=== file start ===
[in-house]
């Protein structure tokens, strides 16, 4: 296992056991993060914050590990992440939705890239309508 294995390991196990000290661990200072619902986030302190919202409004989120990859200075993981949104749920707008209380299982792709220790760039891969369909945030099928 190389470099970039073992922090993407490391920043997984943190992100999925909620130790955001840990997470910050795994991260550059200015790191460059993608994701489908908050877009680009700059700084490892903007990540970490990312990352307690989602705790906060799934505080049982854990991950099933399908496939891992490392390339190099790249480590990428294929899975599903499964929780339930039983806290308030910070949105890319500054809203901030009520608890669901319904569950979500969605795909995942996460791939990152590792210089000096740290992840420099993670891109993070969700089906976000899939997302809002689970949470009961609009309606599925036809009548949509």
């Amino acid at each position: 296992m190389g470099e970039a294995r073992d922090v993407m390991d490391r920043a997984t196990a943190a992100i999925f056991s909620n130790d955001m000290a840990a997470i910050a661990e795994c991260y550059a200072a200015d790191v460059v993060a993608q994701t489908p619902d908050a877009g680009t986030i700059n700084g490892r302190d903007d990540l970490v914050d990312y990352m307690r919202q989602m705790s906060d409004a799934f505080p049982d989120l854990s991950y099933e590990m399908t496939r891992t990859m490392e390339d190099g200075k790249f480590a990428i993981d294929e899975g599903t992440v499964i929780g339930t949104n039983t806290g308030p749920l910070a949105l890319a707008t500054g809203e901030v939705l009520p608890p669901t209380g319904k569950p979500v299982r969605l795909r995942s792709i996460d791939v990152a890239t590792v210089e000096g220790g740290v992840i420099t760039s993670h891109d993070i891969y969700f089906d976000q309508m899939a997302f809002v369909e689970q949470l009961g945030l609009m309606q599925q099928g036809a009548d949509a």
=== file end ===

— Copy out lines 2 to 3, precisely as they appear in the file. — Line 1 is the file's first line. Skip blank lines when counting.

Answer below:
């Protein structure tokens, strides 16, 4: 296992056991993060914050590990992440939705890239309508 294995390991196990000290661990200072619902986030302190919202409004989120990859200075993981949104749920707008209380299982792709220790760039891969369909945030099928 190389470099970039073992922090993407490391920043997984943190992100999925909620130790955001840990997470910050795994991260550059200015790191460059993608994701489908908050877009680009700059700084490892903007990540970490990312990352307690989602705790906060799934505080049982854990991950099933399908496939891992490392390339190099790249480590990428294929899975599903499964929780339930039983806290308030910070949105890319500054809203901030009520608890669901319904569950979500969605795909995942996460791939990152590792210089000096740290992840420099993670891109993070969700089906976000899939997302809002689970949470009961609009309606599925036809009548949509």
């Amino acid at each position: 296992m190389g470099e970039a294995r073992d922090v993407m390991d490391r920043a997984t196990a943190a992100i999925f056991s909620n130790d955001m000290a840990a997470i910050a661990e795994c991260y550059a200072a200015d790191v460059v993060a993608q994701t489908p619902d908050a877009g680009t986030i700059n700084g490892r302190d903007d990540l970490v914050d990312y990352m307690r919202q989602m705790s906060d409004a799934f505080p049982d989120l854990s991950y099933e590990m399908t496939r891992t990859m490392e390339d190099g200075k790249f480590a990428i993981d294929e899975g599903t992440v499964i929780g339930t949104n039983t806290g308030p749920l910070a949105l890319a707008t500054g809203e901030v939705l009520p608890p669901t209380g319904k569950p979500v299982r969605l795909r995942s792709i996460d791939v990152a890239t590792v210089e000096g220790g740290v992840i420099t760039s993670h891109d993070i891969y969700f089906d976000q309508m899939a997302f809002v369909e689970q949470l009961g945030l609009m309606q599925q099928g036809a009548d949509a």